I had a one-way ticket, but that was something of a calculated gamble. My interview was in November, but by that point I’d been in the U.S. for over two months, and all my affairs in Australia were tidied up. Basically I was totally confident that I’d be getting the green card (since I had a low case number and all my paperwork squared away), so once I got my interview date I went ahead and bought my flight back to the U.S.

      I wouldn’t recommend doing it that way, of course, because it’s a dangerous game to play, and most of the people I’ve come across in the lottery over the past year haven’t been immediately ready to move as soon as they were approved. I was, since I’d been banking on that eventuality since May, and didn’t have to pack up a house or give notice at a job or whatever because I took care of all of that in August then headed to the U.S. on a tourist visa. I basically spent three weeks at home for the interview and seeing friends and family.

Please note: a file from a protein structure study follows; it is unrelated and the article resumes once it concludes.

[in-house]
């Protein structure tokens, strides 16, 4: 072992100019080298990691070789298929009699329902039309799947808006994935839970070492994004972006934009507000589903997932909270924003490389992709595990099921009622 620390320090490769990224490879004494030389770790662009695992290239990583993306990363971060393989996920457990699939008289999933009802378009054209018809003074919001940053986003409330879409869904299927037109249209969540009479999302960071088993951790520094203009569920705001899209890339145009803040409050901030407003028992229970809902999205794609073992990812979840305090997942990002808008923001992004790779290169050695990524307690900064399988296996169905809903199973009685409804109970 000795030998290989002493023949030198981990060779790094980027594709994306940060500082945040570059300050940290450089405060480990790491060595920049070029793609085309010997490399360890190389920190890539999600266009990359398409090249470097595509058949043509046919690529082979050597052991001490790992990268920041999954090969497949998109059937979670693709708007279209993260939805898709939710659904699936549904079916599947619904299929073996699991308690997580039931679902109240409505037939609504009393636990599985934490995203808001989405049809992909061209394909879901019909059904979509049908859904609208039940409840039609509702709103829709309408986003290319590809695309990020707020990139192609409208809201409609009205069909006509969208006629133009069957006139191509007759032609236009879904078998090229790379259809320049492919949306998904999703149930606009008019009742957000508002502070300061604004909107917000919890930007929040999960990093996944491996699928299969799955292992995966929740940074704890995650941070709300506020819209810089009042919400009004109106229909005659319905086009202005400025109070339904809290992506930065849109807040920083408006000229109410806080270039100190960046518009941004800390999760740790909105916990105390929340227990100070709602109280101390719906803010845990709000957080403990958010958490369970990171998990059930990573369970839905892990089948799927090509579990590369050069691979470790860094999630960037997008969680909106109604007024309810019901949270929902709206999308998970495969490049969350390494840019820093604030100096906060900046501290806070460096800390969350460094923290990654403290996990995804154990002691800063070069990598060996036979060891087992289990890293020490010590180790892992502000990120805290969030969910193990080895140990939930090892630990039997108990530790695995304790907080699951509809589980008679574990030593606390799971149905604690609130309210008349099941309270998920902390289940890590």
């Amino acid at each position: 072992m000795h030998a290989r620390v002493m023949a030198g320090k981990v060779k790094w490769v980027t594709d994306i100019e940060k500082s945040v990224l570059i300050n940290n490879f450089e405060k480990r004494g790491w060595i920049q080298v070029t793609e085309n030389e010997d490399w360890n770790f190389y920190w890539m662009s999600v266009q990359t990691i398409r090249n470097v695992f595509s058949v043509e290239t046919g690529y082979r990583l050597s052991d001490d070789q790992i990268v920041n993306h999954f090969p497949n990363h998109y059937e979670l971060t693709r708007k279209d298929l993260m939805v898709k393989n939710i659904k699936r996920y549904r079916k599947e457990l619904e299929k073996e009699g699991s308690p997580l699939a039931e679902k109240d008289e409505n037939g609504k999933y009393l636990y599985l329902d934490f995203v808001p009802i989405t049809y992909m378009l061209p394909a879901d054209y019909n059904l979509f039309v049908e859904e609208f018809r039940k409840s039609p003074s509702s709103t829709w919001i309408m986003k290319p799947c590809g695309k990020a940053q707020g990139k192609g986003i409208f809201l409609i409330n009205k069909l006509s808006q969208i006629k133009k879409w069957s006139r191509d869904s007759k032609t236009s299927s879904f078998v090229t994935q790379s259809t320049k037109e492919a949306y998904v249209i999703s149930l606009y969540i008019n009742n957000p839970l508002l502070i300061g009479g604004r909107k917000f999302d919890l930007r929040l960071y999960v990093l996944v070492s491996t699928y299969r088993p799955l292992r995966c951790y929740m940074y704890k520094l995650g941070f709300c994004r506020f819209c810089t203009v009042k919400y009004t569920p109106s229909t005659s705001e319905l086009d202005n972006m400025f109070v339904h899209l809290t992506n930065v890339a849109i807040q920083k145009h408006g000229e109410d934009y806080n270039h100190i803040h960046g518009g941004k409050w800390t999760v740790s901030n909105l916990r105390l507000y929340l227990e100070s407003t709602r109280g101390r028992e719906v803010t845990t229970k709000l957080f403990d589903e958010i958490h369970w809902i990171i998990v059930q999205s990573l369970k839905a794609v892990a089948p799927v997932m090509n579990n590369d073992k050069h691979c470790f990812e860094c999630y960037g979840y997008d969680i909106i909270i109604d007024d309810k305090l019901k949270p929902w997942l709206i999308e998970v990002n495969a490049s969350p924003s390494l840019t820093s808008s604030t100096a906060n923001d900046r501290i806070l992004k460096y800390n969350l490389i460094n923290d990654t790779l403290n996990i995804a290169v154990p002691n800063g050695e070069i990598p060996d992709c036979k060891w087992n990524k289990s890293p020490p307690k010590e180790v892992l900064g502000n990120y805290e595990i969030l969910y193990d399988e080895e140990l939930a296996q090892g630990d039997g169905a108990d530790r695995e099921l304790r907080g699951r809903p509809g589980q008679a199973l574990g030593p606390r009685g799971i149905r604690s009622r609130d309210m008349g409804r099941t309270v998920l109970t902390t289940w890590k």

Hope that helps!

      1. Definitely will keep that in mind, my question was more to do with the requirements of the first trip over and whether that was something that is required as it will be my first time in the USA, i.e. do I Have to buy a one way ticket or a return ticket, I have families there so accomodation is no problems

      2. Hey Kit, apologies for the delay. I wrote you a reply on my phone on Sunday but I guess it didn’t send.

        As far as your move is concerned, you’ll have no problems with security in buying a one-way ticket. You’re immigrating after all, with a permanent resident visa. If you don’t intend to return to Australia any time soon, then your return flight will just be a waste of money. Good luck!